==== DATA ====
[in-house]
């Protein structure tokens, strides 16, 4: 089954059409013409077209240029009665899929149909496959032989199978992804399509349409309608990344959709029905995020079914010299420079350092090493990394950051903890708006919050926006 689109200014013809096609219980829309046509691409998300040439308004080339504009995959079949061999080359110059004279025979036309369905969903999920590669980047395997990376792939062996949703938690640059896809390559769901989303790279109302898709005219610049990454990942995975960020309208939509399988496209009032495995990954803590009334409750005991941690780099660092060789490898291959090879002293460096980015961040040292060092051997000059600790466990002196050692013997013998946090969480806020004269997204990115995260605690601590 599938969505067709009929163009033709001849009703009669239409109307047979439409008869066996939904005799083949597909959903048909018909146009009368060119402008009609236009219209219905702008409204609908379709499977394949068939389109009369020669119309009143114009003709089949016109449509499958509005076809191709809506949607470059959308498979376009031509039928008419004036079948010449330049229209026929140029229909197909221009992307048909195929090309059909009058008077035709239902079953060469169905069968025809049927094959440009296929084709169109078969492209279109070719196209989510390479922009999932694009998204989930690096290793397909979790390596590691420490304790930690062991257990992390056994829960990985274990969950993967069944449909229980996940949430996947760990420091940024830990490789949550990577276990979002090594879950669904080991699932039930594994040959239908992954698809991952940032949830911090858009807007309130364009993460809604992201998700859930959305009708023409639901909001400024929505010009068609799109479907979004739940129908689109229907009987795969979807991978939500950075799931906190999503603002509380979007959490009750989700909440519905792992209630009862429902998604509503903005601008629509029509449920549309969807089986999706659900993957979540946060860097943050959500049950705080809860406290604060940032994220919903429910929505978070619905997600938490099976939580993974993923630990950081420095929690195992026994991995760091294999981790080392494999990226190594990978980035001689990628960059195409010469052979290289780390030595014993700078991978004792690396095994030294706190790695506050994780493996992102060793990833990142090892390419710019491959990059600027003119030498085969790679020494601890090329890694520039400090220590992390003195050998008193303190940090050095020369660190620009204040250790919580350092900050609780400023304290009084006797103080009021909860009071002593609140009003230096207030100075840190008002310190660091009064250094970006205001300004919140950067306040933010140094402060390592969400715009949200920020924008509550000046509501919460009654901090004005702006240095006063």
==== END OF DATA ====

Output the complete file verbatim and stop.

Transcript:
[in-house]
């Protein structure tokens, strides 16, 4: 089954059409013409077209240029009665899929149909496959032989199978992804399509349409309608990344959709029905995020079914010299420079350092090493990394950051903890708006919050926006 689109200014013809096609219980829309046509691409998300040439308004080339504009995959079949061999080359110059004279025979036309369905969903999920590669980047395997990376792939062996949703938690640059896809390559769901989303790279109302898709005219610049990454990942995975960020309208939509399988496209009032495995990954803590009334409750005991941690780099660092060789490898291959090879002293460096980015961040040292060092051997000059600790466990002196050692013997013998946090969480806020004269997204990115995260605690601590 599938969505067709009929163009033709001849009703009669239409109307047979439409008869066996939904005799083949597909959903048909018909146009009368060119402008009609236009219209219905702008409204609908379709499977394949068939389109009369020669119309009143114009003709089949016109449509499958509005076809191709809506949607470059959308498979376009031509039928008419004036079948010449330049229209026929140029229909197909221009992307048909195929090309059909009058008077035709239902079953060469169905069968025809049927094959440009296929084709169109078969492209279109070719196209989510390479922009999932694009998204989930690096290793397909979790390596590691420490304790930690062991257990992390056994829960990985274990969950993967069944449909229980996940949430996947760990420091940024830990490789949550990577276990979002090594879950669904080991699932039930594994040959239908992954698809991952940032949830911090858009807007309130364009993460809604992201998700859930959305009708023409639901909001400024929505010009068609799109479907979004739940129908689109229907009987795969979807991978939500950075799931906190999503603002509380979007959490009750989700909440519905792992209630009862429902998604509503903005601008629509029509449920549309969807089986999706659900993957979540946060860097943050959500049950705080809860406290604060940032994220919903429910929505978070619905997600938490099976939580993974993923630990950081420095929690195992026994991995760091294999981790080392494999990226190594990978980035001689990628960059195409010469052979290289780390030595014993700078991978004792690396095994030294706190790695506050994780493996992102060793990833990142090892390419710019491959990059600027003119030498085969790679020494601890090329890694520039400090220590992390003195050998008193303190940090050095020369660190620009204040250790919580350092900050609780400023304290009084006797103080009021909860009071002593609140009003230096207030100075840190008002310190660091009064250094970006205001300004919140950067306040933010140094402060390592969400715009949200920020924008509550000046509501919460009654901090004005702006240095006063």